The preferred way or standards we (as web-developers) want to follow when we develop applications changes (the whole web changes), and imho Domino should reflect and incorporate those.

    (continue to) Work the web!

  29. Be thankful for small mercies.

    As someone who has already dived into the world of Eclipse/RCP/Domino let me assure you that it's *difficult*... and I'm someone who doesn't have to look at sites like this to figure out how to stop Domino smelling bad (no offense Jake).

    Just try writing an Eclipse plugin and if you don't end up saying to yourself, 'what is this incomprehensible shit?' after a week, give yourself a big pat on the back.

    If you do end up pulling all your hair out you'll be begging formula language for forgiveness.

    You wouldn't believe how difficult just populating a table with data can be in Eclipse.

    (total value 2p, not redeemable in stores)

    • avatar
    • larry
    • Mon 27 Nov 2006 02:52 PM

    The time spent by all people complaining could better be spent on a new website called: noteswishlist.org. Ideally people should be able to vote/rate on posted wishes.

    Personally I am glad IBM is working on the mail interface (Hannover). If that's were the money is coming from, that's were the improvement efforts should go. Otherwise there won't be a Notes 9 and onwards. It will take away the negative stigma that users of Notes mail have of Notes.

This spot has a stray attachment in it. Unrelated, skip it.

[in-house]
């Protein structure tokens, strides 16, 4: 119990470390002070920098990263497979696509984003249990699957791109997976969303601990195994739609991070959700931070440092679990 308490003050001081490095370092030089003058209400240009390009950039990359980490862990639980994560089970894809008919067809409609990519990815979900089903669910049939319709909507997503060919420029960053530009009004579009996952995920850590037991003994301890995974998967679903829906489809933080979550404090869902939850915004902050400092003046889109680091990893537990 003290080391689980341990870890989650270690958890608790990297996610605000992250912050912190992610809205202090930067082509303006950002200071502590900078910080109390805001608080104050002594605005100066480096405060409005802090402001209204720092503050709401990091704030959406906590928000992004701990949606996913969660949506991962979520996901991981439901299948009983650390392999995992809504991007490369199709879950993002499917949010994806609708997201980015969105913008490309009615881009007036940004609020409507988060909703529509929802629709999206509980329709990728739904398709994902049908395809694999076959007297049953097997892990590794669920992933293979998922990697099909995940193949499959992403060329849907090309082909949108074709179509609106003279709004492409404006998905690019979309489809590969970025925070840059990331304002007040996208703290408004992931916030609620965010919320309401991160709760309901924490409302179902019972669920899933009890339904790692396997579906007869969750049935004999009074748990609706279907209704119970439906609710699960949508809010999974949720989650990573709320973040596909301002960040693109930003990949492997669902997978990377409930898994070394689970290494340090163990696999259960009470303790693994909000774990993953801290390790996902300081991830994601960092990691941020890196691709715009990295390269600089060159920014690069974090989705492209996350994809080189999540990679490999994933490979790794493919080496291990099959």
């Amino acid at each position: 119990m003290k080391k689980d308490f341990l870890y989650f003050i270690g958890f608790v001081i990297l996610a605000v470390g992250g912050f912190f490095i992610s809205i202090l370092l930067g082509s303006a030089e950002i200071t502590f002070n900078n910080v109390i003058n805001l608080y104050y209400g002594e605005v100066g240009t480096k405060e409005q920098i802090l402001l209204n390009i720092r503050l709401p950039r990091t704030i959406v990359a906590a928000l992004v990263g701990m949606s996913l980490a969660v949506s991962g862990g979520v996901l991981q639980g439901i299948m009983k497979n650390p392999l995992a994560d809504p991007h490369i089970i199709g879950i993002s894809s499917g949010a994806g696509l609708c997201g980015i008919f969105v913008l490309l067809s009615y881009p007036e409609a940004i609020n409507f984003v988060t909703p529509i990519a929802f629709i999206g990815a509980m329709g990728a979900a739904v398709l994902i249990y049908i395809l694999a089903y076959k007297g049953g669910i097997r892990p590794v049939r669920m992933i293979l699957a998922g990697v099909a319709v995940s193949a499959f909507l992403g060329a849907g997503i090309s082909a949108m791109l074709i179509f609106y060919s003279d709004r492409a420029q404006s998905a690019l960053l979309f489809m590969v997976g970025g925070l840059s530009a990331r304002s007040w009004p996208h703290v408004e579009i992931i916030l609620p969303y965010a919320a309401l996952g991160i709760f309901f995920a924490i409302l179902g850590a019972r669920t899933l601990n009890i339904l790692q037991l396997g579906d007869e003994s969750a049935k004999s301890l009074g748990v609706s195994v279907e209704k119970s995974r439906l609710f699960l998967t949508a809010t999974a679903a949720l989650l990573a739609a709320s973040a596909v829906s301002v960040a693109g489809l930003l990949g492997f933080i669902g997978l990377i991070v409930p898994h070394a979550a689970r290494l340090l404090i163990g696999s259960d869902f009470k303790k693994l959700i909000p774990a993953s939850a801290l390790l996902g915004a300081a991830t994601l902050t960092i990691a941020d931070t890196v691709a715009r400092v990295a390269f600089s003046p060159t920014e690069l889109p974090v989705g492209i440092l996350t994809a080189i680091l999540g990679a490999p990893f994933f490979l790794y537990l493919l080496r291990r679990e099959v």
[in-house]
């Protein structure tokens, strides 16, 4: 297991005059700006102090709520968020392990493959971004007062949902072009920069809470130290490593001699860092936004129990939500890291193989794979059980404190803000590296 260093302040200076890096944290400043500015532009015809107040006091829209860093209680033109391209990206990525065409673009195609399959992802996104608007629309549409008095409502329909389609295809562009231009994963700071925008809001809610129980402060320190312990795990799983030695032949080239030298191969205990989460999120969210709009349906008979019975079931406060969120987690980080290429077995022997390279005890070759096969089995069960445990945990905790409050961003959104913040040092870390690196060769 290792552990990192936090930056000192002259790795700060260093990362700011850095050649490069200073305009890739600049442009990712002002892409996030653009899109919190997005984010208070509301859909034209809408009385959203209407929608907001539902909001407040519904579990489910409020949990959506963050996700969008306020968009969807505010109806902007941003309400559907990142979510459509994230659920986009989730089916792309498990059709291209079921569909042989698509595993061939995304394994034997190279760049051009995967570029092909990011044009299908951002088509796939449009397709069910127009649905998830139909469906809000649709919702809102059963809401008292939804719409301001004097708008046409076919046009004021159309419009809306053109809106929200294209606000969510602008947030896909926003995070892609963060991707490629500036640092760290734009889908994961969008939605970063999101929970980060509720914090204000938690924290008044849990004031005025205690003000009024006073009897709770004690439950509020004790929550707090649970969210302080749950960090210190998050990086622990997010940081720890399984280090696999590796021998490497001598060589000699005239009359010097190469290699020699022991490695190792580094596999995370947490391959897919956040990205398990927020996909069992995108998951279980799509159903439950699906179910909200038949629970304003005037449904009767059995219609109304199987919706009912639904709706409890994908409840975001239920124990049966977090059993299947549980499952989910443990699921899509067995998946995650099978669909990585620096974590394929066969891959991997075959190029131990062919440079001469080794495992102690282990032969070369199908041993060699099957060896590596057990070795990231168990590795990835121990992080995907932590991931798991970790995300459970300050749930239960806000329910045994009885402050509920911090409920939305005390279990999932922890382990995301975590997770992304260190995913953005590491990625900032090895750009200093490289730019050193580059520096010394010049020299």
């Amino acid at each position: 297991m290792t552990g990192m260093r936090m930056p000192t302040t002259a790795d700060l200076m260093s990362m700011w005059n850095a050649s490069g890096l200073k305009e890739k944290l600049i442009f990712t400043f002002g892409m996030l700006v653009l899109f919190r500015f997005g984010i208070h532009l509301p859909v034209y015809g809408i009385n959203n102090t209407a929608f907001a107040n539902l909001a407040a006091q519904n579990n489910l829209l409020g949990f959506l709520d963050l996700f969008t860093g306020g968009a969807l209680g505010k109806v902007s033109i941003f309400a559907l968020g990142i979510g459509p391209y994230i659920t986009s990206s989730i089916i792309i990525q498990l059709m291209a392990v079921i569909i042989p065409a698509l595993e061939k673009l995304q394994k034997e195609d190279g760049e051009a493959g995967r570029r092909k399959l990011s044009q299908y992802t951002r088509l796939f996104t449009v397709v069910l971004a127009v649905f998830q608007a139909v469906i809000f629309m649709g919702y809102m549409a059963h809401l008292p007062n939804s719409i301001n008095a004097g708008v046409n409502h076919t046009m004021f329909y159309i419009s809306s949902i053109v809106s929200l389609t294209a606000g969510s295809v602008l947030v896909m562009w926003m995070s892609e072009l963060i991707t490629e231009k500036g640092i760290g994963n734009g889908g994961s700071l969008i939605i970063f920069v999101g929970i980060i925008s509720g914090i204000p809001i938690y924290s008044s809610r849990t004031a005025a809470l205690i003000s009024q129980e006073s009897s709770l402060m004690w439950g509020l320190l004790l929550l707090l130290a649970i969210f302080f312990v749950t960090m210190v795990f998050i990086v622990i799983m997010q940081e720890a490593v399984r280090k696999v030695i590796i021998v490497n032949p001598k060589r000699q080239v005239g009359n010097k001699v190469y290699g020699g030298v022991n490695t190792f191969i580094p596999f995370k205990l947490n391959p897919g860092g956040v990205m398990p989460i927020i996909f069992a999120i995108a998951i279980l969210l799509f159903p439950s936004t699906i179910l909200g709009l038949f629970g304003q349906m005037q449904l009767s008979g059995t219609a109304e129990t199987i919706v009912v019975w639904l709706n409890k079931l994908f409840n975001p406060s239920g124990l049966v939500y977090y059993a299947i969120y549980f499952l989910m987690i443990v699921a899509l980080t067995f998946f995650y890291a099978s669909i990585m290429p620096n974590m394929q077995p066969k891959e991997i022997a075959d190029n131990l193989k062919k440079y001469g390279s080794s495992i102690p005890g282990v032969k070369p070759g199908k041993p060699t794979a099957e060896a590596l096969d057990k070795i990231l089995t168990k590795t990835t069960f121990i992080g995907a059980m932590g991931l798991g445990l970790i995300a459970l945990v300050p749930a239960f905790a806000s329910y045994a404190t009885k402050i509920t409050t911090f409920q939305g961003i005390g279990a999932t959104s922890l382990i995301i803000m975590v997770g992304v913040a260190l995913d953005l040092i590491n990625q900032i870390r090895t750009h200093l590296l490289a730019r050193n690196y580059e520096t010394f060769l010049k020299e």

30. @ Keith

    The thing I think needs understood about Java in general is that it is wide open... as though a Lotus developer had been given only the C API and never any framework of @formulas or LotusScript.

    With a good and robust framework, Eclipse based java devoplment can become easier, though still it takes far more time than it does in domino simply because your application layer and data layer are often on separate machines (virtual or otherwise)!

    A prudent developer can figure out why he/she should be paid more for doing all that extra work, too. :-) If financial incentive isn't enough for us to take on some pain and suffering in a bid to not be made obsolete by the rapid advance of other platforms, well, I don't know what any of us are doing here then.

    Had a go at using Spring.org, Kieth? Saved me lots of agony, though difficult to get it 'wound' and running.

  31. hi im new to thius blogging thing and am wondering what this other type of domino thing is, you all seem so inspired by it and i would really like to know what it is my name is domino homer so please answer thanks x

  32. Domino Release 9 time frame might offer hope... a little birdie suggests there could be a major re-working of the http implementation... domino web engine??? or just the stack... (or whether you care to differentiate) who knows... anyways.. hearing said birdie, certainly pricked my ears up!

    We can but hope.